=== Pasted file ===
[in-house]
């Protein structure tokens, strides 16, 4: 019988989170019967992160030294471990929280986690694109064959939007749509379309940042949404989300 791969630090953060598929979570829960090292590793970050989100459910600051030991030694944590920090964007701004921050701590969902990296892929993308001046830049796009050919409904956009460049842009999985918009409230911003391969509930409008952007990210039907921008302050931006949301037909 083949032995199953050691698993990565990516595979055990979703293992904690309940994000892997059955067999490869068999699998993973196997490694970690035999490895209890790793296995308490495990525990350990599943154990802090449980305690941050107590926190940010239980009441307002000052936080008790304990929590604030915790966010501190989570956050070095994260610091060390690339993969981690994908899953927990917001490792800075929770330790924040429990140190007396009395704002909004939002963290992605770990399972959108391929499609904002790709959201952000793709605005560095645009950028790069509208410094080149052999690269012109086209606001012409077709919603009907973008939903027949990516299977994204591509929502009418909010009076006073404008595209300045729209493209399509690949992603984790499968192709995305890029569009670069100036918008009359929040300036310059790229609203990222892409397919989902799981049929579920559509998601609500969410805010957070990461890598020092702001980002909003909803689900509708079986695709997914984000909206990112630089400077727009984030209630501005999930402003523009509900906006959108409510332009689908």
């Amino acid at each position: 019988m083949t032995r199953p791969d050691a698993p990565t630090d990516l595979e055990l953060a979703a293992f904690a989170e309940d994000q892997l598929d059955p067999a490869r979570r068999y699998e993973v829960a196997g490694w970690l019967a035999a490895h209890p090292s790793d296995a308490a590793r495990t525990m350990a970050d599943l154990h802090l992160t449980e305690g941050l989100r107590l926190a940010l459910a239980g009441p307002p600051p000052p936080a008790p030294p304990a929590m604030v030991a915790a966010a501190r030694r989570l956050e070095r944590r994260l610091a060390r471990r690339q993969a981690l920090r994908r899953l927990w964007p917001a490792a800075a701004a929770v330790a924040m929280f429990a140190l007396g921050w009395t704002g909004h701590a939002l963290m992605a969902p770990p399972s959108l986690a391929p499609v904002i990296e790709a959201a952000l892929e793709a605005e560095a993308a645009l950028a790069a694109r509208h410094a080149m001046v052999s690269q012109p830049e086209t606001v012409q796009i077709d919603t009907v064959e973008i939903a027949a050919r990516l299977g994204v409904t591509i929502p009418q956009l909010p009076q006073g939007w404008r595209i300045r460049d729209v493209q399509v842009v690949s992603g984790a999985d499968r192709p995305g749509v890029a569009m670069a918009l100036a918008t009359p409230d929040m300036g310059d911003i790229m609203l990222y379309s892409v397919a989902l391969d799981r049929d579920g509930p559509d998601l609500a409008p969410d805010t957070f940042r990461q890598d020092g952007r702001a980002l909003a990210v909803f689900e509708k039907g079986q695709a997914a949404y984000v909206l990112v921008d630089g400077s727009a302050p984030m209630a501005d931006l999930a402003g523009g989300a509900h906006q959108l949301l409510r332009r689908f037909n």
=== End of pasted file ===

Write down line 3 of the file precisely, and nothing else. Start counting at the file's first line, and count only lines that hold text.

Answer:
């Amino acid at each position: 019988m083949t032995r199953p791969d050691a698993p990565t630090d990516l595979e055990l953060a979703a293992f904690a989170e309940d994000q892997l598929d059955p067999a490869r979570r068999y699998e993973v829960a196997g490694w970690l019967a035999a490895h209890p090292s790793d296995a308490a590793r495990t525990m350990a970050d599943l154990h802090l992160t449980e305690g941050l989100r107590l926190a940010l459910a239980g009441p307002p600051p000052p936080a008790p030294p304990a929590m604030v030991a915790a966010a501190r030694r989570l956050e070095r944590r994260l610091a060390r471990r690339q993969a981690l920090r994908r899953l927990w964007p917001a490792a800075a701004a929770v330790a924040m929280f429990a140190l007396g921050w009395t704002g909004h701590a939002l963290m992605a969902p770990p399972s959108l986690a391929p499609v904002i990296e790709a959201a952000l892929e793709a605005e560095a993308a645009l950028a790069a694109r509208h410094a080149m001046v052999s690269q012109p830049e086209t606001v012409q796009i077709d919603t009907v064959e973008i939903a027949a050919r990516l299977g994204v409904t591509i929502p009418q956009l909010p009076q006073g939007w404008r595209i300045r460049d729209v493209q399509v842009v690949s992603g984790a999985d499968r192709p995305g749509v890029a569009m670069a918009l100036a918008t009359p409230d929040m300036g310059d911003i790229m609203l990222y379309s892409v397919a989902l391969d799981r049929d579920g509930p559509d998601l609500a409008p969410d805010t957070f940042r990461q890598d020092g952007r702001a980002l909003a990210v909803f689900e509708k039907g079986q695709a997914a949404y984000v909206l990112v921008d630089g400077s727009a302050p984030m209630a501005d931006l999930a402003g523009g989300a509900h906006q959108l949301l409510r332009r689908f037909n």